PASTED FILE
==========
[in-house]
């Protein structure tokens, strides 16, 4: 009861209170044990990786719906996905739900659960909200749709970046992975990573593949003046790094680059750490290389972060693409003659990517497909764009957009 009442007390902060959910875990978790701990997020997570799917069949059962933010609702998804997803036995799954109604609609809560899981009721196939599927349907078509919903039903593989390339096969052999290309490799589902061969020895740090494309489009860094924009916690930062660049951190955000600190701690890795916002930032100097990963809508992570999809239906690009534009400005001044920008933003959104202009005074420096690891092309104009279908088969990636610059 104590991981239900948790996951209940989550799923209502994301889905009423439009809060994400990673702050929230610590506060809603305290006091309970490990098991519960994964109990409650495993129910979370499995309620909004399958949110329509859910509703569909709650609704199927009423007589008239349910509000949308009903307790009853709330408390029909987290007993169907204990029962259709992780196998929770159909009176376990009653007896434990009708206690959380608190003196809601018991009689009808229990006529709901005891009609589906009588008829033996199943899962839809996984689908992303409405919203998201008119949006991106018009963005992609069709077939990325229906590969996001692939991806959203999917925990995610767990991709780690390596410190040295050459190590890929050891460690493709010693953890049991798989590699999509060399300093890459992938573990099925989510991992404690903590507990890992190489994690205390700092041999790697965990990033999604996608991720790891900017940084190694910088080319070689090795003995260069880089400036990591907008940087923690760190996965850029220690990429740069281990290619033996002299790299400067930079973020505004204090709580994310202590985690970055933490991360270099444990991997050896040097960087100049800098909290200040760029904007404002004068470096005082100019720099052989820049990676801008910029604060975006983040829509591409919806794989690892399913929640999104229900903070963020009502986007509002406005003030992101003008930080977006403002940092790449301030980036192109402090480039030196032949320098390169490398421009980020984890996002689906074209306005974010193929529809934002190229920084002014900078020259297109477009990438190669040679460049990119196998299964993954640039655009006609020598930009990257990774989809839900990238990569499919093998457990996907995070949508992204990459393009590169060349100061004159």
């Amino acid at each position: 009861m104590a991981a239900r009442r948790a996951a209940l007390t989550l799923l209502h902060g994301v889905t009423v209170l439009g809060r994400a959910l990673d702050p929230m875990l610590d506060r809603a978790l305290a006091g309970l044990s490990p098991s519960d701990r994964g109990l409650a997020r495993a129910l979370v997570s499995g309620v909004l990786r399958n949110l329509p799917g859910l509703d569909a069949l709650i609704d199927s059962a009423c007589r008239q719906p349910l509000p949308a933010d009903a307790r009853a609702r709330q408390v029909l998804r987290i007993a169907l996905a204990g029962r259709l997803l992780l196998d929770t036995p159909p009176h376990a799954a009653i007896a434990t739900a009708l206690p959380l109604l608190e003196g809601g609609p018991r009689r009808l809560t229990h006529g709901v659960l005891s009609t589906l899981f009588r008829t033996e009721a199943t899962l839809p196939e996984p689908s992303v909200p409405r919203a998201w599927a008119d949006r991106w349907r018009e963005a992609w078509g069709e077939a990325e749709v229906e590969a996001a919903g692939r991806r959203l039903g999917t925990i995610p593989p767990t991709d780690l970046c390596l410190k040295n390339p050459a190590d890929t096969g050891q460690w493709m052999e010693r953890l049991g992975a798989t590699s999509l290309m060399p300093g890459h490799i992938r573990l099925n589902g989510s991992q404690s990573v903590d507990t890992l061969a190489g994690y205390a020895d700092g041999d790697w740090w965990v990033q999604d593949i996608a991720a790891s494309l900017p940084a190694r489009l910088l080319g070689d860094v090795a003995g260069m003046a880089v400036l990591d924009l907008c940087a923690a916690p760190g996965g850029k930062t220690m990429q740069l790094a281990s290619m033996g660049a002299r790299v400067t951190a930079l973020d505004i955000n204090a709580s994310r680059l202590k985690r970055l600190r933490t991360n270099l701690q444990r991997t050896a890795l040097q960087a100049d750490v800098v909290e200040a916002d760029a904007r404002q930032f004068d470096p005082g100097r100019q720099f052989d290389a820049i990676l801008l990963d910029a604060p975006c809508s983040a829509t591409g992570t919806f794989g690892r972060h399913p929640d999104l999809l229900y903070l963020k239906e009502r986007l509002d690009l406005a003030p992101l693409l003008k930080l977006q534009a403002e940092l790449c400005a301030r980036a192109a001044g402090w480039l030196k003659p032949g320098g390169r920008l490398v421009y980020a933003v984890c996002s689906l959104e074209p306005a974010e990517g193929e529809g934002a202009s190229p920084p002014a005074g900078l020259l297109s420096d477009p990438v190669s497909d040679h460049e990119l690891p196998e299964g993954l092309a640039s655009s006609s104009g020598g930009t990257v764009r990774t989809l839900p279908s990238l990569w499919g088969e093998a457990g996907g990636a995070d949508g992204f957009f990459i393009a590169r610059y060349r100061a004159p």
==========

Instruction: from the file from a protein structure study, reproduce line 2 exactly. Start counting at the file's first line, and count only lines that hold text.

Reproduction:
């Protein structure tokens, strides 16, 4: 009861209170044990990786719906996905739900659960909200749709970046992975990573593949003046790094680059750490290389972060693409003659990517497909764009957009 009442007390902060959910875990978790701990997020997570799917069949059962933010609702998804997803036995799954109604609609809560899981009721196939599927349907078509919903039903593989390339096969052999290309490799589902061969020895740090494309489009860094924009916690930062660049951190955000600190701690890795916002930032100097990963809508992570999809239906690009534009400005001044920008933003959104202009005074420096690891092309104009279908088969990636610059 104590991981239900948790996951209940989550799923209502994301889905009423439009809060994400990673702050929230610590506060809603305290006091309970490990098991519960994964109990409650495993129910979370499995309620909004399958949110329509859910509703569909709650609704199927009423007589008239349910509000949308009903307790009853709330408390029909987290007993169907204990029962259709992780196998929770159909009176376990009653007896434990009708206690959380608190003196809601018991009689009808229990006529709901005891009609589906009588008829033996199943899962839809996984689908992303409405919203998201008119949006991106018009963005992609069709077939990325229906590969996001692939991806959203999917925990995610767990991709780690390596410190040295050459190590890929050891460690493709010693953890049991798989590699999509060399300093890459992938573990099925989510991992404690903590507990890992190489994690205390700092041999790697965990990033999604996608991720790891900017940084190694910088080319070689090795003995260069880089400036990591907008940087923690760190996965850029220690990429740069281990290619033996002299790299400067930079973020505004204090709580994310202590985690970055933490991360270099444990991997050896040097960087100049800098909290200040760029904007404002004068470096005082100019720099052989820049990676801008910029604060975006983040829509591409919806794989690892399913929640999104229900903070963020009502986007509002406005003030992101003008930080977006403002940092790449301030980036192109402090480039030196032949320098390169490398421009980020984890996002689906074209306005974010193929529809934002190229920084002014900078020259297109477009990438190669040679460049990119196998299964993954640039655009006609020598930009990257990774989809839900990238990569499919093998457990996907995070949508992204990459393009590169060349100061004159």